She was half clothed, and, judging from the way she clung to the shadows of the bridge, not comfortable being so.  But she was trying to wash her face, her arms, her hands; she scrubbed at them, dousing them in the running current of the summer river; it was at its lowest.  Spring would bring the rains that would cause it to swell, making the lowest of the bridges nigh impassible.  

He waited for her to finish as the minutes passed and the darkness gathered.  Colour, sunlight dying, could be seen between buildings; the sky above was already revealing the brightest of stars as faint light.  Moon was at half, he thought, but there were no clouds.  The magelights that kept the streets lit well beyond sundown were high enough above ground that they had yet to be dislodged by thieves.

Then again, the magelights were tended, and often by mages, so they were seldom an object considered worthy of theft; too risky.

When she had clothed herself again — in dry shirt, to his surprise — he made his way down the banks and folded his arms across his chest, waiting to be noticed.

She didn’t even look up.

“I’m sorry,” she mumbled, her back turned toward him, her shoulders hunched.  Her legs were straight and still; she had no intention of running again.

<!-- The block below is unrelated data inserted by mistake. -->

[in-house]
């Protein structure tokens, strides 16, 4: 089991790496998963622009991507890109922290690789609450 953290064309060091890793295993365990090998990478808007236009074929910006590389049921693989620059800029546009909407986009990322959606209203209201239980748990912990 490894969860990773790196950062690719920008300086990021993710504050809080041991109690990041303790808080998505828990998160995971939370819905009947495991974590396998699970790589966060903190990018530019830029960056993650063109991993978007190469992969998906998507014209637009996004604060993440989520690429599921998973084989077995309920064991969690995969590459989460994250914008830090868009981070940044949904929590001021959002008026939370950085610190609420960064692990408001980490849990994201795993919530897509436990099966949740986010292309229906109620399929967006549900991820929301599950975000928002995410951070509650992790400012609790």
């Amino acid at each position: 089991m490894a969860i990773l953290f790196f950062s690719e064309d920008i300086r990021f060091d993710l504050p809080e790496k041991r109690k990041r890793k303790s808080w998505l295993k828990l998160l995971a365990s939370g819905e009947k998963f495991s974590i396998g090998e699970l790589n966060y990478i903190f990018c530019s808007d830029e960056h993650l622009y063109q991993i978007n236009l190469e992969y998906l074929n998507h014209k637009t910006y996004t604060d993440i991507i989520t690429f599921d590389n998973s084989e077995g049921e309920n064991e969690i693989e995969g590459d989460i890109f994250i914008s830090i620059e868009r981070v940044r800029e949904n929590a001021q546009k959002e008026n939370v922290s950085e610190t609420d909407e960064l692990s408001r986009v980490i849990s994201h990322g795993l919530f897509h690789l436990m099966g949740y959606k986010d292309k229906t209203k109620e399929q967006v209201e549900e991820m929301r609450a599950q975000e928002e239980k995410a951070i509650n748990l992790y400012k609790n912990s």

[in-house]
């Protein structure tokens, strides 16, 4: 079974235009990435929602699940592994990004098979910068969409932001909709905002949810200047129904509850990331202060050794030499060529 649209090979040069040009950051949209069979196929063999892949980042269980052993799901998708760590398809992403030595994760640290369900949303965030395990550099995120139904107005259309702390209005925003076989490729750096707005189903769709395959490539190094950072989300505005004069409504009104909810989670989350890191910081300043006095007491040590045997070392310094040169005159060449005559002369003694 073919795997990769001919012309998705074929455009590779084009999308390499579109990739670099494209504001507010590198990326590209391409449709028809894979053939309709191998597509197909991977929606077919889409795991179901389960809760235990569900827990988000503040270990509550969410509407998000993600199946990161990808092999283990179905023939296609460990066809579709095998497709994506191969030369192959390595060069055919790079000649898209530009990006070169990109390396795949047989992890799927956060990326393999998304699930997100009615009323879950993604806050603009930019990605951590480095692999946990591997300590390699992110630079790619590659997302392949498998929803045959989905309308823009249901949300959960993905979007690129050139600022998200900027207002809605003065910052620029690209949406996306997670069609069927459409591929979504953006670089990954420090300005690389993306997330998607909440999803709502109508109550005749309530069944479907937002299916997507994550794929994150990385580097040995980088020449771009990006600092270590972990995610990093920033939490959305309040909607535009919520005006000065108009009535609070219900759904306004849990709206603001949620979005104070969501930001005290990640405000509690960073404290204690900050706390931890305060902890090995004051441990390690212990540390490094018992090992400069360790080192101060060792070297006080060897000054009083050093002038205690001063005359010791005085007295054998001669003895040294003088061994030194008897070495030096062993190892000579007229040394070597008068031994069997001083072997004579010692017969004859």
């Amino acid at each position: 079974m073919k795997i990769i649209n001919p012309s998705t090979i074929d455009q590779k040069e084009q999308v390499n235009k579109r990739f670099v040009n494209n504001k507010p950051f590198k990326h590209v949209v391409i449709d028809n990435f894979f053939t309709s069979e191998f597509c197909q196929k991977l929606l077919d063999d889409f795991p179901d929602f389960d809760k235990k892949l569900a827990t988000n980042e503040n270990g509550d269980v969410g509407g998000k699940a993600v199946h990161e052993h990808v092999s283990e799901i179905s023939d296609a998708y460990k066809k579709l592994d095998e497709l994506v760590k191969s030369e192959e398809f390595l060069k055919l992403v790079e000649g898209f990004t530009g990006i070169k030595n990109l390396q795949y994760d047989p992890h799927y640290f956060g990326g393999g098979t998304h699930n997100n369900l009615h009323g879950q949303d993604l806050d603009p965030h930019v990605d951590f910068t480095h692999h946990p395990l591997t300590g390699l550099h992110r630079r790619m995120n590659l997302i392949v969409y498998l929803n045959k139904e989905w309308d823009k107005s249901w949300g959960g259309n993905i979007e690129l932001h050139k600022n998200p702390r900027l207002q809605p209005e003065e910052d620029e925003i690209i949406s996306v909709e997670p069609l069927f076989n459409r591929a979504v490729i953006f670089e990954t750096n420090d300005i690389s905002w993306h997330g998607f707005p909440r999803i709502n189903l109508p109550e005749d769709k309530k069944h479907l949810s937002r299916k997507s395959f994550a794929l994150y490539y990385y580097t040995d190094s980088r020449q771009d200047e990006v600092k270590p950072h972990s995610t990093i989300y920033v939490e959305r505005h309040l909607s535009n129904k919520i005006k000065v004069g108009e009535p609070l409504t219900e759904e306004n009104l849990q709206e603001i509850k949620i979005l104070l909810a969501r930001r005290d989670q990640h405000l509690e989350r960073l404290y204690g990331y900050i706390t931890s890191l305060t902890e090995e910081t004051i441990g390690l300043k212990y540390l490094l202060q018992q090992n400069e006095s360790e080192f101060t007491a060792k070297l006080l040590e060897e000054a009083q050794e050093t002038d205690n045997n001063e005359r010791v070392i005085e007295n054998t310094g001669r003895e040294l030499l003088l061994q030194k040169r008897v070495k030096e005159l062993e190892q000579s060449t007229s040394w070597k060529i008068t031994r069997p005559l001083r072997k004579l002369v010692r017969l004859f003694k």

It wasn’t quite what he had expected to hear, although he’d heard the whining and snivelling of more thieves in his life than he cared to remember.  There was a quality to the girl’s apology that those pleadings lacked.

“For what?”  He approached her with care, his dagger sheathed.

“For stealing your money,” she replied.  She turned to face him.  “I didn’t spend it all.”

“You couldn’t.”

Her curls half covered her eyes, and she lifted a palm to shove them to one side.  Because they were still wet, they went.  He could see her eyes so clearly, it might have been full daylight.

“You’re Jay,” he told her quietly, as if she were a wild animal.  “Jay Markess.”

She nodded.  She didn’t seem surprised that he knew her name.

“And I’m — I’m called Old Rath in these parts.”

“Rath.  Like in anger.”